• Strebel argues that as other players haven’t invested in the space, Omni has become a darling for its reliability for group bookings.
  • “We’re seeing a lot of last-minute large corporate business bookings,” Strebel said. “For instance, Dallas downtown, a thousand-room hotel, had a massive cancellation about eight weeks ago. We refilled it with a big group just as good on rate right away.”
  • “We’ve seen the corporate group demand for our PGA course resorts be off the charts,” Strebel said.

Golf is another theme for the company that has helped it with word-of-mouth marketing.

  • Bob Rowling had considered a career as a pro golfer, and his bet on golf to support the company’s expansion has paid off while other brands focused on other sports. It feels like you can’t attend or watch on TV a professional golf season without exposure to the Omni brand.
  • His firm has done major renovations to Omni Tucson National Resort and Omni Homestead, each home to championship courses.
  • The company’s now finishing the development of Omni PGA Frisco Resort will be opening in partnership with PGA of America alongside their headquarters to create the new modern home of golf.
  • Omni has marketed heavily with live and broadcast professional golf, matches, which has helped with its brand recognition among business travelers.

Supposedly, small hotel brands like Omni can’t thrive in a world of Marriotts with hundreds of millions of members in their loyalty programs driving consumer demand, often via co-branded credit cards.

But Omni believes that technology can help it level the playing field somewhat.

  • “We’ve seen our share of our direct bookings definitely increase in the past few years,” Strebel said. “We’ve lost share in the third-party websites, but we’ve overcompensated with bookings via”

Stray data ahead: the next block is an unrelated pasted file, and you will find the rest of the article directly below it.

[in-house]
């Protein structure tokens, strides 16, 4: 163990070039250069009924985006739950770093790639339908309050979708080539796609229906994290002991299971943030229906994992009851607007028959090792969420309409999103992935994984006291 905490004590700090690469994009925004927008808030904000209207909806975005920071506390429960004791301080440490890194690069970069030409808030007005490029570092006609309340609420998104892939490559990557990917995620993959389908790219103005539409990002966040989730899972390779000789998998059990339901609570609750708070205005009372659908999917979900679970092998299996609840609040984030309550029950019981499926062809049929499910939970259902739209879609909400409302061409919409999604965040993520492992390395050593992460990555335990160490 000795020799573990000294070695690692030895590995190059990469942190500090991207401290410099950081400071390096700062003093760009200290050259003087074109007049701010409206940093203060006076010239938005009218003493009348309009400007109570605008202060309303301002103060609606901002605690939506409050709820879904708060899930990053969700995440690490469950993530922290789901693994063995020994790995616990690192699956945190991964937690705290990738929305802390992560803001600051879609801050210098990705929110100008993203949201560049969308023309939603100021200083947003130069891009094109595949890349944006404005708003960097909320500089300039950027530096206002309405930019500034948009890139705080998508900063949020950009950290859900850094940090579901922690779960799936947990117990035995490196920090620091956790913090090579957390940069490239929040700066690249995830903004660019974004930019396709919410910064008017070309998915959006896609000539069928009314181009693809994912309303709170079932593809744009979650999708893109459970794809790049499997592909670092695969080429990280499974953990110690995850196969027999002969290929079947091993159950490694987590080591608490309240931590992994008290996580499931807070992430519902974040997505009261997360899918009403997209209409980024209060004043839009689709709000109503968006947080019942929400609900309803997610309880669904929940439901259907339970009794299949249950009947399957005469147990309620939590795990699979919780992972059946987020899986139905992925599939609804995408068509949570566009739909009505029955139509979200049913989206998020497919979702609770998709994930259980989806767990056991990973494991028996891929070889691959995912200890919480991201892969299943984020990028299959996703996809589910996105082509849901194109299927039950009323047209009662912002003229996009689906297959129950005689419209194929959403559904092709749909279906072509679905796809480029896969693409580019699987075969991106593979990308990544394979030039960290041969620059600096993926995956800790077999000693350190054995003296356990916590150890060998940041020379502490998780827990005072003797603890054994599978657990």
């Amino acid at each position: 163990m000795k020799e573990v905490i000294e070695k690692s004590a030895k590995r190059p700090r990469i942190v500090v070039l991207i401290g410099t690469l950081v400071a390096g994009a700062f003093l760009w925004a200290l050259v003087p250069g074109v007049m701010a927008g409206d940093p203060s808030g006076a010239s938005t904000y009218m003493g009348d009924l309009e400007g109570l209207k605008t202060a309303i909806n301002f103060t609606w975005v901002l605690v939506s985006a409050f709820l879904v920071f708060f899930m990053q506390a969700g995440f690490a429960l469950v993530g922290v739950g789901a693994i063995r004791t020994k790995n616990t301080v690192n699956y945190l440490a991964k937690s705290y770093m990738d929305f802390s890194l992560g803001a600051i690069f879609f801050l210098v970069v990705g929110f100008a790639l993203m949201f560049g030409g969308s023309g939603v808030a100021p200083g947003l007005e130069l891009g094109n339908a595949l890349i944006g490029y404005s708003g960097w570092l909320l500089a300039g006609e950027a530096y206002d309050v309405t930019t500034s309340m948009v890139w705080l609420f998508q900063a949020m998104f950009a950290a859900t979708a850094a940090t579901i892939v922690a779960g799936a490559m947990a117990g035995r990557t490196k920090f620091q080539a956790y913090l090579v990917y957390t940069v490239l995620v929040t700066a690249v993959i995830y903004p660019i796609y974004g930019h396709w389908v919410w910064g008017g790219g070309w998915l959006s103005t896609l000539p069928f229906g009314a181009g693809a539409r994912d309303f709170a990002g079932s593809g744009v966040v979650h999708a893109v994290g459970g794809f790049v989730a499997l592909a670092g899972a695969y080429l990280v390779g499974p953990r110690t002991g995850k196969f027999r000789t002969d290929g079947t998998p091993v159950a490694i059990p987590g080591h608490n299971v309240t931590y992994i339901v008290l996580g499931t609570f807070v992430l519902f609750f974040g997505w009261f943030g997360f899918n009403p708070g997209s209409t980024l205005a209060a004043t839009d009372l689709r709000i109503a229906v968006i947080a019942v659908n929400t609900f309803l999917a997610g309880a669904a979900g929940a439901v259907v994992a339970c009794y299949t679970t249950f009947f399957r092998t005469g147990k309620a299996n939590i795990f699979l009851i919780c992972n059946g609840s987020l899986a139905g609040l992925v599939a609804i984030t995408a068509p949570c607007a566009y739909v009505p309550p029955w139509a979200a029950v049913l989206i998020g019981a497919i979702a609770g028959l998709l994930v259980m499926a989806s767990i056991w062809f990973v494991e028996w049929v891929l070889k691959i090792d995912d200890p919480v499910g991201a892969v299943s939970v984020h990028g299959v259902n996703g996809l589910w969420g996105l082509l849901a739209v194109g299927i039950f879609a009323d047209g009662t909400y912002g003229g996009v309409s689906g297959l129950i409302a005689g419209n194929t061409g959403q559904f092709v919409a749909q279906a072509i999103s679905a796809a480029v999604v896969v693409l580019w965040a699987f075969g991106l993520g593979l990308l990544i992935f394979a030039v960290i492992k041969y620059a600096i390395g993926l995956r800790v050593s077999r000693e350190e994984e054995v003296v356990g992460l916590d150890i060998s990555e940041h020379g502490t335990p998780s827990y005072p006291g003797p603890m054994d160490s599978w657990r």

• “For years, our tech stack has been fragmented,” Strebel said. “We’re doing a tech refresh. Our goal is that, when you book a spa, when you book a golf course, when you make a hotel reservation, and when you make a dining reservation, it’s all going to be put in one big database. We’ll learn about who you are and add to your guest profile.”
  • Omni is adopting Oracle’s cloud-based property management system and its cloud-based point-of-sale system for food and beverage sales.
  • Omni is adopting Agilysys’s ResortSuite to get its ancillary sales of spa, golf, and retail in the cloud, too.
  • In a few months, it will roll out a new booking engine from P3.

Omni is looking beyond tech and physical building upgrades to help command higher rates from consumers. It’s also retooling its staffing and marketing.

  • “We’re right now rolling out a whole brand new training program for our associates to elevate our levels of service,” Strebel said.
  • “We’re also at the same time reevaluating all of our amenities and towels and sheets and pillows and blankets, our staff uniforms, etc.,” Strebel said.
  • “We’re revamping our marketing and the story we tell,” Strebel said. “In the next four months or so, we’re coming out with a whole new brand logo, a new brand look and feel, and a new brand story.”

Omni has kept its debt load down in an industry that typically gorges on debt.

  • It has funded all of the current buildings under construction out of its cash flow.
  • “The beauty is that we have owners that reinvest the money into the business so we don’t have to go out for borrowing,” Strebel said. “We can be strategic in timing our new builds and renovations for optimal times as opposed to when interest rates are in better shape.”
  • “We do have some debt,” Strebel said. “We basically need to pay about 10 percent of our current EBITDA [earnings before interest, depreciation, taxes, and amoritization] that goes to pay our current debt, and some of that is coming due in the next couple of years.” It may look to roll over the debt later this year.
  • “We didn’t lose money in 2020,” Strebel said. “That’s partly because we had full control and little debt. We could shut down within two weeks and offer good compensation plans for our associates. Then in late April, when we saw demand coming back for resorts, we could put a plan in place and open every resort by the end of May. We had a gangbusters summer partly because we hung onto our associates because we could have direct control in treating them well.”

CORRECTION: I originally said Blake was the eldest, instead of the youngest, son. Sorry.

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Tags: convention centers, conventions, future of lodging, omni hotels, resorts, Skift Pro Columns